I landed my first copywriting gig in Toronto when I was 20, working on scripts for TV and radio, as well as billboards. I was really keen to get all my creativity out but quickly learned there were at least 30 people reviewing my ideas before anything got approved. During that time I would doodle during meetings: I made it look like I was taking notes but I was actually drawing the person in front of me, or myself with squiggly eyes. Sometimes I would post these drawings on my Instagram, under the username @hatecopy, which I chose because I didn’t want my co-workers to find me. My office was right beside George Brown College, so I would work until 7 p.m. then take an illustration class until 9 p.m. I saved up money to buy a Surface Pro tablet so I could draw on the screen and instantly upload my illustrations to Photoshop. After that, I found myself drawing at work all the time—or watching Youtube videos of cute dogs—until I got laid off in 2015.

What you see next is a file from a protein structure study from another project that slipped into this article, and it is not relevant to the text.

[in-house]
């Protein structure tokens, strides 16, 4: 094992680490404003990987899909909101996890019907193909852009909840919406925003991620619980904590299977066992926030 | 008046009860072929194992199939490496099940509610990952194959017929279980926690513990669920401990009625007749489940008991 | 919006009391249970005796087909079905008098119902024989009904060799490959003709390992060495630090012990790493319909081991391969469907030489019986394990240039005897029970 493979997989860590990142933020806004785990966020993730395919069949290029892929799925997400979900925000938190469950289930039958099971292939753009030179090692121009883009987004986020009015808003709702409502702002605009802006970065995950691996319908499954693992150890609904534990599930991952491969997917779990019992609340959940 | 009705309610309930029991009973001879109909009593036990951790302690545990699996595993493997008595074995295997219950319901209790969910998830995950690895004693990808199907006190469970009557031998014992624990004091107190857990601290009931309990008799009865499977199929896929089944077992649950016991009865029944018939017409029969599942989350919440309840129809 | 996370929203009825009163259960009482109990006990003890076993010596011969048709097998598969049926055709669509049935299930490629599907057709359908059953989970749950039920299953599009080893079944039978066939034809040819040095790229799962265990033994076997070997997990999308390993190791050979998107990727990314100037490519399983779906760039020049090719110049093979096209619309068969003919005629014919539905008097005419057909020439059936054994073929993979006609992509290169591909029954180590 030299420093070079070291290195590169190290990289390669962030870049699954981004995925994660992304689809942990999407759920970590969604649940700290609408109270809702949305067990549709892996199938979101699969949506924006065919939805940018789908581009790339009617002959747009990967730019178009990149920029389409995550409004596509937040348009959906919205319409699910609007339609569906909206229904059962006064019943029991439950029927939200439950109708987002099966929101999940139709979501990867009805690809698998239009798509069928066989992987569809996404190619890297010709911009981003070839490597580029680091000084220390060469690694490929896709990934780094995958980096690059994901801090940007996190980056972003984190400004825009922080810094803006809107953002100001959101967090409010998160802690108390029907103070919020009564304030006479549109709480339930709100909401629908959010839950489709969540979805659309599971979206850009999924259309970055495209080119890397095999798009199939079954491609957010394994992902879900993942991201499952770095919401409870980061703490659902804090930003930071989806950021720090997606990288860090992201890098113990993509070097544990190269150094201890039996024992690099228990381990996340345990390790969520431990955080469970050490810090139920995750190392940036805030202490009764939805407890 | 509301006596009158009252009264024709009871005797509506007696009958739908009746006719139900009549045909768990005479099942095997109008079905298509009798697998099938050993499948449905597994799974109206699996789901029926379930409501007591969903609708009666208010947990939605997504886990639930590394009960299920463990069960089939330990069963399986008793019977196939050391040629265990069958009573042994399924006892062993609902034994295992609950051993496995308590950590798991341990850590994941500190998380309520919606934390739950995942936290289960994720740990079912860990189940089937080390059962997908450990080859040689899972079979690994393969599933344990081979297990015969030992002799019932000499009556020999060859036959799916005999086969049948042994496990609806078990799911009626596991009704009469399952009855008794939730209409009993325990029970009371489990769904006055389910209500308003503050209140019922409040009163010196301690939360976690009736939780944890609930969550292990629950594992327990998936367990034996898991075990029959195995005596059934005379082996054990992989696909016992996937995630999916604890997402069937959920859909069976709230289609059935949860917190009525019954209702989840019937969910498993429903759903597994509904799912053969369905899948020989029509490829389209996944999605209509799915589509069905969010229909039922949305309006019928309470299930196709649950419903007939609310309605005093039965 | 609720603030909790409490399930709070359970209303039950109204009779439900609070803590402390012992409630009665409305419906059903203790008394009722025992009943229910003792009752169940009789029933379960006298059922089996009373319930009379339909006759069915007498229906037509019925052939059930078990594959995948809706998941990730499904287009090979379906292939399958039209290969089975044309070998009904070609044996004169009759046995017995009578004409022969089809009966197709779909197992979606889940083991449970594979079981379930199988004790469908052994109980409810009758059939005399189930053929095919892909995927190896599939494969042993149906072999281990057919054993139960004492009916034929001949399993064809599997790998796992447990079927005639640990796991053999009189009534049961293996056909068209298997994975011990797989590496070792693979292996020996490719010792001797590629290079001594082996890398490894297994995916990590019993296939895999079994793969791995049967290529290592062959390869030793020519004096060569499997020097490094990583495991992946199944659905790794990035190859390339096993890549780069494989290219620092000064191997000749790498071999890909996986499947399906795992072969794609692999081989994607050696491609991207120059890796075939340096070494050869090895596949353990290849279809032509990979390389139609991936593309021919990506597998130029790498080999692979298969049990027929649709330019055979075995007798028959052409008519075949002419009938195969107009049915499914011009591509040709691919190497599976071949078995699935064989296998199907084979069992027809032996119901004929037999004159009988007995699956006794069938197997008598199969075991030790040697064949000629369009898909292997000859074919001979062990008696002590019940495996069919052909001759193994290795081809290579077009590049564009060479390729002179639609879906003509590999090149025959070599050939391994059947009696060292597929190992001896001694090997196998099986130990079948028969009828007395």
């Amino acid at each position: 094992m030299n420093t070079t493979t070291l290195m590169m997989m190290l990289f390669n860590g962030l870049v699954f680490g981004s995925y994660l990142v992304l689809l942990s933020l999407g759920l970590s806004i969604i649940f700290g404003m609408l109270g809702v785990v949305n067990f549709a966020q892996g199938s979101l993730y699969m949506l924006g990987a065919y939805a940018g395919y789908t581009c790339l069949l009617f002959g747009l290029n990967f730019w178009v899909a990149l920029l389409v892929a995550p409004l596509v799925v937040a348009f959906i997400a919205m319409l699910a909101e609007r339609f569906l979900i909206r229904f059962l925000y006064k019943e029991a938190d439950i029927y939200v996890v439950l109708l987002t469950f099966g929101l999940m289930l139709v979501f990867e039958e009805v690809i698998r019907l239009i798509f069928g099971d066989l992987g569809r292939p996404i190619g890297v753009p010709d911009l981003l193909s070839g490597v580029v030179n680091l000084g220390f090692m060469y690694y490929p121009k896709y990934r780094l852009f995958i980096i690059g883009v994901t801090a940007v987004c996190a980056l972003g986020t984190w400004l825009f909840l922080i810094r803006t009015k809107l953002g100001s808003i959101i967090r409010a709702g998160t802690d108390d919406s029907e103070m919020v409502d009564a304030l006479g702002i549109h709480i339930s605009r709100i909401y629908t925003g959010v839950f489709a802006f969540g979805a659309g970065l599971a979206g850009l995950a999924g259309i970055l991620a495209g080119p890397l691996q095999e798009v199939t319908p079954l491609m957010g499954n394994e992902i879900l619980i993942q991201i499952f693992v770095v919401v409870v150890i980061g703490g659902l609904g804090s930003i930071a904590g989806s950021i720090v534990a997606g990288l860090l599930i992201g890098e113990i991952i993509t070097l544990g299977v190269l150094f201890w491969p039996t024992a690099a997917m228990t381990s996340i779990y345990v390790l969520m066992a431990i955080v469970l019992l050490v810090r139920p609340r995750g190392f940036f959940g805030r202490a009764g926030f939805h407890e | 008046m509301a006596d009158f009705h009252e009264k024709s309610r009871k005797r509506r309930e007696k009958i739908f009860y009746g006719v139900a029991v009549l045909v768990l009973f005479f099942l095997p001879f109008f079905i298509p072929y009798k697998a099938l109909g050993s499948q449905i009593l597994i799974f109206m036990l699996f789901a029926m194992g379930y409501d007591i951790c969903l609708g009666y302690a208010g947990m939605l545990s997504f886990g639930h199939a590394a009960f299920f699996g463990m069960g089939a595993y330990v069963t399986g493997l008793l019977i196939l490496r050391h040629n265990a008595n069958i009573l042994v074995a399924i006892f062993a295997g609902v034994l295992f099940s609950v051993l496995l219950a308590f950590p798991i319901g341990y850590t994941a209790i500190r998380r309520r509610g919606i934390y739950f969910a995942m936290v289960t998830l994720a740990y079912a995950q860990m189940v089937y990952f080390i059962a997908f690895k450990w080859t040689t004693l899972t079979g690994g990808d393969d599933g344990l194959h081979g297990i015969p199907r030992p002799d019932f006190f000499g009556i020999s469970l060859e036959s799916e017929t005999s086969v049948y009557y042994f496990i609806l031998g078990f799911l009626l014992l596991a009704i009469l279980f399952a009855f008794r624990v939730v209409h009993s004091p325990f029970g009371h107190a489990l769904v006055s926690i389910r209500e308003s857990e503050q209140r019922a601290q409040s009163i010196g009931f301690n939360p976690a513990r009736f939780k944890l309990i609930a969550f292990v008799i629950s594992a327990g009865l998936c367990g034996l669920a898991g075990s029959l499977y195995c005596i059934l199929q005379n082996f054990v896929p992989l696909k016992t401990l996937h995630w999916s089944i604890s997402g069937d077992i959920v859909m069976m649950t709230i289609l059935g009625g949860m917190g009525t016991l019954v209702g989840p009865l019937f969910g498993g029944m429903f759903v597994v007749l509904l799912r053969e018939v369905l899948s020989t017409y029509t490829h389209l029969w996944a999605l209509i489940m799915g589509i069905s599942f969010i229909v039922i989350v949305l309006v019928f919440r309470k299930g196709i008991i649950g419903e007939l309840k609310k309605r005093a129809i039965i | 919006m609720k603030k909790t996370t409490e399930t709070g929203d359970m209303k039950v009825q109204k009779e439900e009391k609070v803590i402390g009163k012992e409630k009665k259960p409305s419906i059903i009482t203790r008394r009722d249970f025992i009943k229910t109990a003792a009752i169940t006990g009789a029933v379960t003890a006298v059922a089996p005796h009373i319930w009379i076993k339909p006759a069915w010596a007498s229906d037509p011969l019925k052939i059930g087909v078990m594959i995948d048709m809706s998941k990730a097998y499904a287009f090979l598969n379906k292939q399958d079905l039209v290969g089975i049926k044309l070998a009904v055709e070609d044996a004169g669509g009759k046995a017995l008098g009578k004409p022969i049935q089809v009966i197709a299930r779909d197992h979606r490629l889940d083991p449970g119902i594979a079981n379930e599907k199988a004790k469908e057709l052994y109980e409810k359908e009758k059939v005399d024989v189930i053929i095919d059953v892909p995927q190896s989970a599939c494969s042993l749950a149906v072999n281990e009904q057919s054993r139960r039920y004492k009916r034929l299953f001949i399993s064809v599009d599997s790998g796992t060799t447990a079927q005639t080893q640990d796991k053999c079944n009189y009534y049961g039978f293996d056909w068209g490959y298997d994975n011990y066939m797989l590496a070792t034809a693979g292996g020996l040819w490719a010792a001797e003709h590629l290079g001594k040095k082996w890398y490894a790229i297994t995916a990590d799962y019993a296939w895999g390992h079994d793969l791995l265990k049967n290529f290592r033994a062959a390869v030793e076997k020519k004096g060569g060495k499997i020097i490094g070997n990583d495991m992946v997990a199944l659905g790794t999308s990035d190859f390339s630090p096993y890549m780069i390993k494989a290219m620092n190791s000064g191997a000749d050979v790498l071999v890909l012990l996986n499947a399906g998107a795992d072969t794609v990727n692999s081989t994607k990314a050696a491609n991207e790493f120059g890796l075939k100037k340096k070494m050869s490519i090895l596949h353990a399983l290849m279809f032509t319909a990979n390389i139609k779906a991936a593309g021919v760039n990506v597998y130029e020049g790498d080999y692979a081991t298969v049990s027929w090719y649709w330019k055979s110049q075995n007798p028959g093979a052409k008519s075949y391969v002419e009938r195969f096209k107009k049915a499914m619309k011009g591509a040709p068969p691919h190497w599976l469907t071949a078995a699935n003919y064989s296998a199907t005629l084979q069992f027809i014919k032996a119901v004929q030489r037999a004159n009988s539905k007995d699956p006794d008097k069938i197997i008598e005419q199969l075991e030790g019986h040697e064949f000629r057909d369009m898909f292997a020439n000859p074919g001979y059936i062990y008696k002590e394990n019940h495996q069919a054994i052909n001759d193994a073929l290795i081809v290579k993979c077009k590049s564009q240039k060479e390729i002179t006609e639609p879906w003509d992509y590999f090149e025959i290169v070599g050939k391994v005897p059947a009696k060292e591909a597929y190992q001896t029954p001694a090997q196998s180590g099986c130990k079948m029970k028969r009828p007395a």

I had enough money saved to float me for three months. I used my free time to draw and post my illustrations to Instagram. At first, I was just doodling women but eventually I developed a style akin to comic books where the protagonists were always South Asian women like me. The first comic I drew that really resonated with my friends and family was a woman in the style of a Roy Lichtenstein painting, saying “I burnt the rotis.” My friend sent me a message saying, “Dude, this is hilarious.” But after a few days of waking up at 3 p.m., I realized I really needed to get a “real” job. I started browsing LinkedIn every day for hours, applying to roles that didn’t even make sense for my experience, like the head of a fashion company in Germany. I was racing against the clock until money ran out.